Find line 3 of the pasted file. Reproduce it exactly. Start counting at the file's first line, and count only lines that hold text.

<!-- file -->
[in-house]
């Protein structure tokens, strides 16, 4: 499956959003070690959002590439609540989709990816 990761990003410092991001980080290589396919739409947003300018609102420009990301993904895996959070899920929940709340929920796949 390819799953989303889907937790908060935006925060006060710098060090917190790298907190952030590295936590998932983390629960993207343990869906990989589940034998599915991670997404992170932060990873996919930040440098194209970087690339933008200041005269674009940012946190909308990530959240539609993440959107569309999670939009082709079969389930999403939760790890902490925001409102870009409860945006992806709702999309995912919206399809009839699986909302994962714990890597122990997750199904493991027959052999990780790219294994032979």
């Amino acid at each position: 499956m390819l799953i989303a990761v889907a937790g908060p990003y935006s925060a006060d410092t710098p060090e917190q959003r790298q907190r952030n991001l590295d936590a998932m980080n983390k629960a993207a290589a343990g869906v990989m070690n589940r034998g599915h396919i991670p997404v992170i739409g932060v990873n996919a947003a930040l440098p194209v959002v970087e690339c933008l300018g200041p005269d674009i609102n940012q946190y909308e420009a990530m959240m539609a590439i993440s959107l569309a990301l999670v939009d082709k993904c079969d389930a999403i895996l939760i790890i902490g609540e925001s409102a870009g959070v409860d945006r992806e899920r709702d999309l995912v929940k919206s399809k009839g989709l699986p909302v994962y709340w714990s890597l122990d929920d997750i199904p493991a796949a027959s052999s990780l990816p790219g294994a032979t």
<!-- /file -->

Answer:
């Amino acid at each position: 499956m390819l799953i989303a990761v889907a937790g908060p990003y935006s925060a006060d410092t710098p060090e917190q959003r790298q907190r952030n991001l590295d936590a998932m980080n983390k629960a993207a290589a343990g869906v990989m070690n589940r034998g599915h396919i991670p997404v992170i739409g932060v990873n996919a947003a930040l440098p194209v959002v970087e690339c933008l300018g200041p005269d674009i609102n940012q946190y909308e420009a990530m959240m539609a590439i993440s959107l569309a990301l999670v939009d082709k993904c079969d389930a999403i895996l939760i790890i902490g609540e925001s409102a870009g959070v409860d945006r992806e899920r709702d999309l995912v929940k919206s399809k009839g989709l699986p909302v994962y709340w714990s890597l122990d929920d997750i199904p493991a796949a027959s052999s990780l990816p790219g294994a032979t």